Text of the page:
3. Your boss is a terror. The interesting thing that I have witnessed about newly minted bosses is that in most cases the company has put little if any effort into creating an environment whereby junior people are shown how to be a manager/boss.  In most cases, employees learn from example—they see how other managers manage and hopefully they extract the most outstanding leadership qualities.  But, that’s assuming that their bosses have great qualities that can be emulated. I’m all for leadership and managerial training.  If your company doesn’t provide training, look into courses at such institutions as Dale Carnegie.
  4. You’re not learning anything new. Yup, there may come a time when you feel like you are just running around in a hamster cage—doing the same tasks every day with seemingly no opportunities to learn new skills.  That may be a time to first talk to your supervisor and explain your situation.  If your request for growth opportunities is ignored, well, then that is definitely a sign to start updating your resume and posting it on
  5. You weren’t promoted. So you think the time has come for you to get a promotion—and it didn’t happen.  And even worse, someone who you think is your equal got the promotion.  What to do?
    1. Make a plan with your boss. A former employee of mine did just this.  She desperately wanted to be promoted to Account Supervisor. So, she made an appointment to meet with me to get me engaged in a plan to help her gain that promotion. We laid out a six-month plan and low and behold, she kind of had me between a rock and a hard place because at the end of the six months she had accomplished all that we laid out—and she received the promotion.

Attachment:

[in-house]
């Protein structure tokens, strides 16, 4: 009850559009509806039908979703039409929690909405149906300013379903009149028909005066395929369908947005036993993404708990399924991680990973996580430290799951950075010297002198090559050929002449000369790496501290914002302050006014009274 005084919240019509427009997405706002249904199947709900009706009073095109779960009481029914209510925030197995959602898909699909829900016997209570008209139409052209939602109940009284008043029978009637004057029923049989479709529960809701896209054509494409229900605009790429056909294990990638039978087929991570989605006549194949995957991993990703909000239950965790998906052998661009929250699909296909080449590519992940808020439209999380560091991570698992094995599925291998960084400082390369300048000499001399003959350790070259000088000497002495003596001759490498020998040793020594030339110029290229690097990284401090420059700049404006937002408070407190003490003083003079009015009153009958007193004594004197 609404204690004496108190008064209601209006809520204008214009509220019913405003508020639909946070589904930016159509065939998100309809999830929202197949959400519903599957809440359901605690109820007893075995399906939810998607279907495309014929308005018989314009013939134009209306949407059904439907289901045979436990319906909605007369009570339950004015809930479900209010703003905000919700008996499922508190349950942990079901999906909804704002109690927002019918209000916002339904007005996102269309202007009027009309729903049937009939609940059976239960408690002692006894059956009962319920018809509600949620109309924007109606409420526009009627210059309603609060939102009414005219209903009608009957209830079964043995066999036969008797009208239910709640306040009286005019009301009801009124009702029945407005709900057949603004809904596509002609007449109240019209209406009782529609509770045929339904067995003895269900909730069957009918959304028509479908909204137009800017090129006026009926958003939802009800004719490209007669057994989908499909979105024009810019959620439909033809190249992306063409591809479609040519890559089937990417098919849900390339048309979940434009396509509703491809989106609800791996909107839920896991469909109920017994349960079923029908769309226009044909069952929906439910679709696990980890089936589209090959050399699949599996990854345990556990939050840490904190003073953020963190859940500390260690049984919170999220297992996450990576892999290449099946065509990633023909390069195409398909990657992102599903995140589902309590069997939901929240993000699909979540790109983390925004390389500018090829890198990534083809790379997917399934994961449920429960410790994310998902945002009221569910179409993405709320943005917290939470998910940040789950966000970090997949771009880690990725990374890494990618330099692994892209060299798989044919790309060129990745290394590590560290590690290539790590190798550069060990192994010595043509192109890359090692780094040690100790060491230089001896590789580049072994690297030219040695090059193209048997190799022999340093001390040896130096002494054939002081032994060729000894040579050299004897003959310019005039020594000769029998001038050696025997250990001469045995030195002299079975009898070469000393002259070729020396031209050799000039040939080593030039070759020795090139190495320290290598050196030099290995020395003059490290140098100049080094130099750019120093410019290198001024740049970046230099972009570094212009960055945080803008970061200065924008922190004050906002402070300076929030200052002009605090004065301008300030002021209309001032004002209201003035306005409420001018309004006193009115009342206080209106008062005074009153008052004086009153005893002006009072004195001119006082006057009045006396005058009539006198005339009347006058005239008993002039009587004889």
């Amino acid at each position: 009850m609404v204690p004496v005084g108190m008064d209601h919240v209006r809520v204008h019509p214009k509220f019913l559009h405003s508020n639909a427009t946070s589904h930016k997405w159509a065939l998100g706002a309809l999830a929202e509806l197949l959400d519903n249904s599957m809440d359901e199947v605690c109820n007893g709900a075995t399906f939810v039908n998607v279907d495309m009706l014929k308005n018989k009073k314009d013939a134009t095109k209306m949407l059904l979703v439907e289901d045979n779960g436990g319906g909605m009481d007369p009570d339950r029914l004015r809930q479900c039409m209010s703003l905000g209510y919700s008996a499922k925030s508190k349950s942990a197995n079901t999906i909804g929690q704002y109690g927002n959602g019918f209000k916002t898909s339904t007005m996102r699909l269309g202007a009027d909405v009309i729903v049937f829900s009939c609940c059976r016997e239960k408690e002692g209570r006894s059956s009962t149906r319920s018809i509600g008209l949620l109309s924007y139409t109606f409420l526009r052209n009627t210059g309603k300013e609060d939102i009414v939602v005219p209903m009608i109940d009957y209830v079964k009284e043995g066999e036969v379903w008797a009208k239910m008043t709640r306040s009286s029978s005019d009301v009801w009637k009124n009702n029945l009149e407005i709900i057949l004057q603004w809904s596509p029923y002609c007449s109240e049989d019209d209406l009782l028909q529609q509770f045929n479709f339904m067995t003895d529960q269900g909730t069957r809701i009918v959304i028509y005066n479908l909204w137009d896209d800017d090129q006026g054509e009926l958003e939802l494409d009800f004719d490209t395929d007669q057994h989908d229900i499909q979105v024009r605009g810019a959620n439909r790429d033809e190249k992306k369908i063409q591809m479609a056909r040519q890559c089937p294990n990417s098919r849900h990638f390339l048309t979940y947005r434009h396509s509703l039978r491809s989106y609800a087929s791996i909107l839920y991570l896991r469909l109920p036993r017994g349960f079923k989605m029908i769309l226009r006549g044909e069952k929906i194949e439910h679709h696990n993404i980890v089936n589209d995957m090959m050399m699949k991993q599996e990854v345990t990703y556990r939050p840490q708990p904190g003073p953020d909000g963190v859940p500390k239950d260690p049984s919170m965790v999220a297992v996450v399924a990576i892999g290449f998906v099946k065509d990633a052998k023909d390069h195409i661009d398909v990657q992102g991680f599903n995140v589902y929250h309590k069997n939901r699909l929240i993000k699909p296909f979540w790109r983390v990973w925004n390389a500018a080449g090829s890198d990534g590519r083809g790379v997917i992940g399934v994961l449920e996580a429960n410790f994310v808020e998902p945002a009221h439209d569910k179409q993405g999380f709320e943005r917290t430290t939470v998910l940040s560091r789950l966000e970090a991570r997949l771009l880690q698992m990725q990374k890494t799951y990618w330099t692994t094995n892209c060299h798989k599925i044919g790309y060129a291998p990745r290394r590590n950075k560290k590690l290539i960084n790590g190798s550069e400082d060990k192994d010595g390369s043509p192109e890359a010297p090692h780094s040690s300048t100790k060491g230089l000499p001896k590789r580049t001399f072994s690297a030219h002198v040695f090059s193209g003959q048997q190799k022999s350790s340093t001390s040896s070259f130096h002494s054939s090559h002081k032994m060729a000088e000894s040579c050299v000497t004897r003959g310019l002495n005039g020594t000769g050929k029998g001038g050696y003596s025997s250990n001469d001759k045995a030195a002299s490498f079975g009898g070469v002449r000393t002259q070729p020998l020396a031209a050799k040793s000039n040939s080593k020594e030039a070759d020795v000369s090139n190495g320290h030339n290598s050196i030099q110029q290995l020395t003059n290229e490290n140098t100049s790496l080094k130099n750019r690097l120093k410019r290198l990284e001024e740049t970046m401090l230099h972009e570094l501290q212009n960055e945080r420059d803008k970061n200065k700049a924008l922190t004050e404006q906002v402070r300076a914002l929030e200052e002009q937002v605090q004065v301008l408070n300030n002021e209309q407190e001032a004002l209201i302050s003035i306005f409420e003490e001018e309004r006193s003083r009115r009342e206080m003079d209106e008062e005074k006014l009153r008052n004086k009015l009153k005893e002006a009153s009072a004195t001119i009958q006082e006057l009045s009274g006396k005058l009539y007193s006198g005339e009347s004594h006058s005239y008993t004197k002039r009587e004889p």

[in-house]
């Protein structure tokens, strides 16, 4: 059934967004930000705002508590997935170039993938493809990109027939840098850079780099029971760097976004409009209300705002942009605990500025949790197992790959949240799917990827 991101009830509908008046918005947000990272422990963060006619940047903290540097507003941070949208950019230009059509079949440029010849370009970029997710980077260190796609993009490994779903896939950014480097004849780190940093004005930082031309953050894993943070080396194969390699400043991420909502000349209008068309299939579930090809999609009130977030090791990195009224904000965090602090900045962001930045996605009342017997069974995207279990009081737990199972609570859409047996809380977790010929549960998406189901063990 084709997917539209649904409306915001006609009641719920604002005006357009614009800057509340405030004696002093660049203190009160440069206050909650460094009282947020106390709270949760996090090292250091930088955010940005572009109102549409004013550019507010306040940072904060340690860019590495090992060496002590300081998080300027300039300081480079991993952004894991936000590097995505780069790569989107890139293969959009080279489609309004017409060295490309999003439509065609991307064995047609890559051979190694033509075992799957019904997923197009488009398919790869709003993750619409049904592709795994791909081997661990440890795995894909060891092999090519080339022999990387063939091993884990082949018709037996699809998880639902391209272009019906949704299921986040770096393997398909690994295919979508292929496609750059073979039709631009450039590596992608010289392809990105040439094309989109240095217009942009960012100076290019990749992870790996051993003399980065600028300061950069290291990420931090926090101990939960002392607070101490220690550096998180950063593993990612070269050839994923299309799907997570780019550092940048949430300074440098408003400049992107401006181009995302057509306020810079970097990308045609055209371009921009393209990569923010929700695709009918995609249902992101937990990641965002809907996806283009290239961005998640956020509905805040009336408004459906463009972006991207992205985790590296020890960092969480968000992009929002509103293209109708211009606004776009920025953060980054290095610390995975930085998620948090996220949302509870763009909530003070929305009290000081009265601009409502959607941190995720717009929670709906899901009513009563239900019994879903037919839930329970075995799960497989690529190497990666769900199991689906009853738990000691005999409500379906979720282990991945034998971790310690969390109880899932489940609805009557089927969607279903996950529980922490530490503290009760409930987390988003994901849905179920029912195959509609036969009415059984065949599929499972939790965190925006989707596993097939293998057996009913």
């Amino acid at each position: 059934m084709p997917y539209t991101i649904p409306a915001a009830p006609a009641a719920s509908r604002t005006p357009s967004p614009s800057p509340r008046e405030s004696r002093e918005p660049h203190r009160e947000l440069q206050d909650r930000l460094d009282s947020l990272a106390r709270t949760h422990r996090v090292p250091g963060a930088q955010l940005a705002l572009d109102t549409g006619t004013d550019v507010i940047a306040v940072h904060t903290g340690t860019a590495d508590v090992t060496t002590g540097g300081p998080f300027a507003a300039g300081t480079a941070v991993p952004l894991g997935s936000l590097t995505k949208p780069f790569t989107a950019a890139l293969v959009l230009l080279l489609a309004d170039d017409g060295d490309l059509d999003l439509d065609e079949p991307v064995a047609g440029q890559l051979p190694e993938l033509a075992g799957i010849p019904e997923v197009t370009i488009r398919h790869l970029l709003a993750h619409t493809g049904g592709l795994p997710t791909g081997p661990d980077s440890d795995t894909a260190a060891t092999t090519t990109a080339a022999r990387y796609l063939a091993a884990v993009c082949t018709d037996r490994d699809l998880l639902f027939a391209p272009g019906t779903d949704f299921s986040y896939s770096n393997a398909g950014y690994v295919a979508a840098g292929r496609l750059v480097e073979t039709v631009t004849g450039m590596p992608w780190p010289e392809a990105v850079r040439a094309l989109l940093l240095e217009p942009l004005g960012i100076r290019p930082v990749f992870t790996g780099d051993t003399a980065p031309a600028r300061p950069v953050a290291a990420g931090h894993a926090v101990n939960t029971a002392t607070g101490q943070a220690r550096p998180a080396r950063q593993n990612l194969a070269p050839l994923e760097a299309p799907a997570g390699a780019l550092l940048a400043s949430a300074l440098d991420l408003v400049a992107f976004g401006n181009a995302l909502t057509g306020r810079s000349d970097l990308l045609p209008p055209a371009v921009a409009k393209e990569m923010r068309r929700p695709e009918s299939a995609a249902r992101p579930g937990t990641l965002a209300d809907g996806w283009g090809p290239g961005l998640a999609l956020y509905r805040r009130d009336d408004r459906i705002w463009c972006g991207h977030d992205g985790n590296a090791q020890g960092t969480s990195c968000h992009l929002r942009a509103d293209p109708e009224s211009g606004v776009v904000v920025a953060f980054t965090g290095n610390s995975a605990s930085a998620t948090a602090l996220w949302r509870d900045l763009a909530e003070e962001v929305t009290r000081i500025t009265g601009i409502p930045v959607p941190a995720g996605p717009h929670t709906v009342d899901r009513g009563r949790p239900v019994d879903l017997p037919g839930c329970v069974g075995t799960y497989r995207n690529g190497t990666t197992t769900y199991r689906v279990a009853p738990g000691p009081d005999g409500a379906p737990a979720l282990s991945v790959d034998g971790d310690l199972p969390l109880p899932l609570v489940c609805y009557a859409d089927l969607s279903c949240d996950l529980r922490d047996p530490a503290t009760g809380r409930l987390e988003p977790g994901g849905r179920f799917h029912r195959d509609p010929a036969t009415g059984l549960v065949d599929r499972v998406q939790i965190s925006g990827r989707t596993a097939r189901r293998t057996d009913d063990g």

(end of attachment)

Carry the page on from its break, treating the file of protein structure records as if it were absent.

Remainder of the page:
2. You can just look elsewhere. But this is often a hard one because other public relations agencies usually require new hires to already be doing the work of that position.  There’s the conundrum.
  6. You made a big mistake. Now, how do I sensitively approach this one?  OK, first is that I need to explain what may be defined as a big mistake.
    1. An office affair. In most instances and in most agencies, this is a big no no, especially if your affair is with your boss.
    2. You’ve been dishonest. This is another big no no.  This can include anything from taking money from the company by turning in falsified expense reports to searching for a new job on company time. For greater insight here’s an article from Small Business Chron.

Interning at a PR Agency During COVID-19: 5 Lessons Learned By Mikayla Gardner

When I began my internship at T.J. Sacks & Associates in January of 2020, I never expected what was to come. I don’t think anyone did. As a result of COVID-19 and all the craziness it brought, however, I learned some fantastic lessons that I will take into my professional future!

  1. Be flexible, especially during a crisis. None of us at the office were expecting COVID-19 to turn the world upside down, but as soon as rumors of a pandemic began to surface, we immediately implemented a plan to transition to remote work. By taking initiative in this project, I was able to not only retain my position as an intern but prove myself as a valuable member of our team.
  2. Let your creativity shine through. Being an intern does not mean you should sit silently and only speak when spoken to. Temi Sacks, the president of J. Sacks & Associates values creativity and good ideas, no matter what level in the company they come from. After sharing some of my ideas with her about how to tailor social media posts at the beginning of the pandemic for one of our home décor clients, I was given the opportunity to plan campaigns and write copy for that client, even as an intern!
  3. Don’t be afraid to try something new. When COVID-19 hit, the world of PR and social media was in absolute disarray! Though we had a three-month social media calendar meticulously planned for our home décor client, we knew our audience would no longer respond to posts enticing them to shop in-store. We had to completely reinvent our strategy for an audience whose accessibility was rapidly changing. By refocusing our efforts to promote online shopping, we were able to keep sales consistent for our client.